Thursday, June 12, 2008
Greetings from Weardale.
Yesterday the weather changed for the cooler. The wind was up, and while it was blowing some dark clouds in from the West during the afternoon, it did not rain much at the mine. This morning the wind has died and we have a heavy overcast. The ground is wet so I will assume that it rained overnight.
Yesterday morning the compressor arrived at the mine, so we are pretty much in business now. The compressor was a different model than we have had in the past, and did not have a 2-inch outlet to match our air hose. Fortunately, amongst all the bits we inherited from Lindsay and Mick when we took over the mine, there were enough pieces that Dave and Byron were able to assemble an adaptor. Todayís photo is of the two lads fretting over the job.Being now fully powered, the first order of business for Dave was to muck out the front end of the mine at the Jewel Box Pocket. Between our digging there last November and Byronís collecting the past few days, a serious pile of rubble has accumulated, which needed to go before Dave could drill for the next blast. My morning was spent helping Dave with this, largely pushing the ore car in and out of the mine. I only managed to jump the car off the tracks once, and Dave was quite conciliatory, telling me that it usually happens when the rails are still covered with a winterís worth of muck.
Byron set to the hydraulic power unit for the chainsaw, which usually needs all itís electrical contacts cleaned of corrosion that has built up over winter. About the time we were through mucking the face Byron had the thing running, so I spent a while with him trimming up some of the larger pieces he has recently collected. A nice lot of specimens emerged from it all, and after a bit of water-gunning to remove all the mud from the cracks and crevices they should look pretty good.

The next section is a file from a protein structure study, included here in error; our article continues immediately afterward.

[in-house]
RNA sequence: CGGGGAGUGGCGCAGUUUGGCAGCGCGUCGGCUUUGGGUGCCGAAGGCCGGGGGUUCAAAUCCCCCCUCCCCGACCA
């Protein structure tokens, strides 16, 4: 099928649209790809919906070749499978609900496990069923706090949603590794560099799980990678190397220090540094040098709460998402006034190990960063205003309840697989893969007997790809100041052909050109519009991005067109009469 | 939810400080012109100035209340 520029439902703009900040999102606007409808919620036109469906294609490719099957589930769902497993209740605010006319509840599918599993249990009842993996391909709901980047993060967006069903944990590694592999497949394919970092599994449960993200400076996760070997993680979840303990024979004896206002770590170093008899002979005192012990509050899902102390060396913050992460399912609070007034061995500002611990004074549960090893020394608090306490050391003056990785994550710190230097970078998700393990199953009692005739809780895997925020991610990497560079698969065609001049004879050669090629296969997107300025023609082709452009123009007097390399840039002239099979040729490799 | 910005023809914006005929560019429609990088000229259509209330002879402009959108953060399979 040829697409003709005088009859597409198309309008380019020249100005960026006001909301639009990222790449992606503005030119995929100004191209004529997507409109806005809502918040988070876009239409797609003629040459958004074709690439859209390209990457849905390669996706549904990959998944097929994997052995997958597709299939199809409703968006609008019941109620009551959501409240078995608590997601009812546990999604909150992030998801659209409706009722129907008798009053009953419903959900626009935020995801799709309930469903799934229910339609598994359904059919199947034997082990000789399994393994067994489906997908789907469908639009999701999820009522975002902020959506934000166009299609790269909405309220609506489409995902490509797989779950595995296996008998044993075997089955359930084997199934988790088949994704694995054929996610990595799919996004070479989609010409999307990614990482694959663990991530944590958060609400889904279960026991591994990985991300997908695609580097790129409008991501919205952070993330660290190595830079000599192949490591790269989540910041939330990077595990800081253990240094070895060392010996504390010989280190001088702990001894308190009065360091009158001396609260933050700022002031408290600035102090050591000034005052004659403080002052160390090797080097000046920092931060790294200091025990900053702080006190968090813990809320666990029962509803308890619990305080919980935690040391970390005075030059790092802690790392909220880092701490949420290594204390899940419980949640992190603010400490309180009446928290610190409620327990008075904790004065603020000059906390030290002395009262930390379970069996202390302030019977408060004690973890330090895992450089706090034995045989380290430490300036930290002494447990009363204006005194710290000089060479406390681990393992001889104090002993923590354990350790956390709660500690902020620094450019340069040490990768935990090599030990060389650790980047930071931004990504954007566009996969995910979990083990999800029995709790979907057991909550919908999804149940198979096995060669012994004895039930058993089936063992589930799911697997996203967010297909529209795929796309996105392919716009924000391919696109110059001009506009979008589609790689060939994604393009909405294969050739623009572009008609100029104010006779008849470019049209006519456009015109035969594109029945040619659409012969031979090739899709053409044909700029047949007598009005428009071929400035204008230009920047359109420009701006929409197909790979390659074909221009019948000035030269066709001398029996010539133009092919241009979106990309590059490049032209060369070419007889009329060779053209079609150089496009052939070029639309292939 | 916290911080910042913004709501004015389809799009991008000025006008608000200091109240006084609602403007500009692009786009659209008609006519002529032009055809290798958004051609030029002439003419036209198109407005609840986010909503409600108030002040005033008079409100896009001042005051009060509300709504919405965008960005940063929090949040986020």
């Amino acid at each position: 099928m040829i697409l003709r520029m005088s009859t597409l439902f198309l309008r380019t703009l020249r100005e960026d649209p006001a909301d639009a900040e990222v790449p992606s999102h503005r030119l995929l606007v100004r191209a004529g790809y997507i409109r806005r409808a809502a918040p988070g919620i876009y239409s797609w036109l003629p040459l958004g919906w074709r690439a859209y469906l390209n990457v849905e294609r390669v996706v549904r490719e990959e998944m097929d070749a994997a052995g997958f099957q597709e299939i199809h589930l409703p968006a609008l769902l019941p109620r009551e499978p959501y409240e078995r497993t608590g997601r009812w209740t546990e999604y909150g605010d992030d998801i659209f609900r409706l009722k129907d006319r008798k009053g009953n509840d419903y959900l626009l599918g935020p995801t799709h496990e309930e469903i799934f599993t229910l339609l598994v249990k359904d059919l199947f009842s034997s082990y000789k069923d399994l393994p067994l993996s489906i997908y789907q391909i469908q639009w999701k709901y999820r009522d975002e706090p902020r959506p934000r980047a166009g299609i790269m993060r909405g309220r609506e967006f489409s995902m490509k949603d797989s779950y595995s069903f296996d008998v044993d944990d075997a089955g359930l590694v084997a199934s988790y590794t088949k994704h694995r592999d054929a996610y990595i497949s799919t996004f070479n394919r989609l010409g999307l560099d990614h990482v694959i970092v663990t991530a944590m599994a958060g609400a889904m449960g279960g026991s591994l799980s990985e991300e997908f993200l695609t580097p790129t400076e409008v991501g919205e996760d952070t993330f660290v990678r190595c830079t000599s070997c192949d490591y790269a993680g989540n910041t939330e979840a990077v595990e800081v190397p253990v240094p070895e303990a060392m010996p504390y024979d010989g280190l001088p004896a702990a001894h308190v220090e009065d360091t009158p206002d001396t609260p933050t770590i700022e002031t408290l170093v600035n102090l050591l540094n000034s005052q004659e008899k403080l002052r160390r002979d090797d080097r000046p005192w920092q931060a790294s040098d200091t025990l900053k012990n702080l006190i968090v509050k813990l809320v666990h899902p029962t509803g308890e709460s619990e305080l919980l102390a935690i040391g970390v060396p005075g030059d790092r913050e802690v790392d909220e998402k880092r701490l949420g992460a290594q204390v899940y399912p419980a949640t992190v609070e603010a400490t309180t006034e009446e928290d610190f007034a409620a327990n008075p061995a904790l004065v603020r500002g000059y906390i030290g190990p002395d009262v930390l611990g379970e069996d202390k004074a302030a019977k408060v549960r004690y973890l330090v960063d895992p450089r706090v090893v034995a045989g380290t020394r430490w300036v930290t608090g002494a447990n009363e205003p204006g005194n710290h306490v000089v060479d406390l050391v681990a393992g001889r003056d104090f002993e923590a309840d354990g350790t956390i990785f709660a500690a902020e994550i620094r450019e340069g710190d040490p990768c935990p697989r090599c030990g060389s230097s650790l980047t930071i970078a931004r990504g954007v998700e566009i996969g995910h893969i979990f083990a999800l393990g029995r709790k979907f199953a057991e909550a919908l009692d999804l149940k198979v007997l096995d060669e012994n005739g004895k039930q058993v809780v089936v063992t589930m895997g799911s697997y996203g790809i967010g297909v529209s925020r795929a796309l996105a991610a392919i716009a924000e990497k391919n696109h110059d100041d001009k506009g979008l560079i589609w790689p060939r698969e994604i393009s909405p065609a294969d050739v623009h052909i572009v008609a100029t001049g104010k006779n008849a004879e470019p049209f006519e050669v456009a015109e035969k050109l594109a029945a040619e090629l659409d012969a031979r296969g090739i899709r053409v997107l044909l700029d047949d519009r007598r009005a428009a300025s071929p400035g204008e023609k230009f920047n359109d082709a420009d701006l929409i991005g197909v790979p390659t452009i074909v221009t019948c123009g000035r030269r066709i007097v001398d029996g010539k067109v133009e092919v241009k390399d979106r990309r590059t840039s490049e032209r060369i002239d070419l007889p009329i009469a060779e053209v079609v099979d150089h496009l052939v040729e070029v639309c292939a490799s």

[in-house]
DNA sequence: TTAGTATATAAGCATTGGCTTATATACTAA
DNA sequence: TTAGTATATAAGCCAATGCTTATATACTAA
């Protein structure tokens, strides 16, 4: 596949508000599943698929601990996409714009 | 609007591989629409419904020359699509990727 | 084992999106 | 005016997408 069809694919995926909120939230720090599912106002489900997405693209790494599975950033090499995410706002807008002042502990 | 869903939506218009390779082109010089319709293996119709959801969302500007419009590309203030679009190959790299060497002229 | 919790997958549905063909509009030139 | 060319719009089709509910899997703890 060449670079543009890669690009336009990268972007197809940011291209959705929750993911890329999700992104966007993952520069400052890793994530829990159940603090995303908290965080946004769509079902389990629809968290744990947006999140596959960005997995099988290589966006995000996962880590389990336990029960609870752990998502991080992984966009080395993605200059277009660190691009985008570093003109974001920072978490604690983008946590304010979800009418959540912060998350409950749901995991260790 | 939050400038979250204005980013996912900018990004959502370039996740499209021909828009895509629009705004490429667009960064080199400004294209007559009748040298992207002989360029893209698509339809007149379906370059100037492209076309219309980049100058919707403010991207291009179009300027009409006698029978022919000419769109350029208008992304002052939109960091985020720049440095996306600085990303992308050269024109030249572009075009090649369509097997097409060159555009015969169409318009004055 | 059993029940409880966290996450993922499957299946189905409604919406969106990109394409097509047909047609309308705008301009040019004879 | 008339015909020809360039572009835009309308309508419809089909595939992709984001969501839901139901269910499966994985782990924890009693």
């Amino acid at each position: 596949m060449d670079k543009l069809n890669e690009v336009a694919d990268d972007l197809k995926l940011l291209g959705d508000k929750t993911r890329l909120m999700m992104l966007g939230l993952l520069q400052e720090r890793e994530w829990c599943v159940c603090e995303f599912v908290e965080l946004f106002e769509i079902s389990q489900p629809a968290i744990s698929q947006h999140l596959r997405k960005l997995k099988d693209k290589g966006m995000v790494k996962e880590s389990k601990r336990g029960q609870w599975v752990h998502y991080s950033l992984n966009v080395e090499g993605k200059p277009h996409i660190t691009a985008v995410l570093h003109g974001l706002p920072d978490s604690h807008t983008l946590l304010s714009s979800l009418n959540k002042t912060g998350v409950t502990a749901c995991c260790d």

After lunch Byron spent his time with the water hose, washing the blast dust off the walls in one of our northern cross-cuts and looking for favorable signs of mineralization. Dave got to drilling the main face, and gave me a lesson in drilling technique. Drilling a muddy, brecciated face with a jackleg drill that must weigh close to 100 lbs isnít easy work, and Iím sure glad we have someone with Daveís experience to help us with things like this. By quitting time Dave had 18 holes in the face, and hopefully we will be able to shoot it early next week.
Back up dale to St. Johnís Chapel for a quick pint at the Blue Bell and then supper on at the cottage. At the pub we ran into Jeffery, who use to work at the Golden Lion when Isabelle owned it. Seems she has taken over the Weardale Inn, a large place with a checkered recent history, which is just up the road toward Ireshopeburn. Jeffery is now employed there so weíll have to stop by and catch up with some old friends.
This morning I have a few more phone calls to make to various suppliers, and a few errands to run, but hope to get to cleaning up some of our recent produce so we can show it off.
Until next time,
Jesse & Byron
Why one never throws out old parts.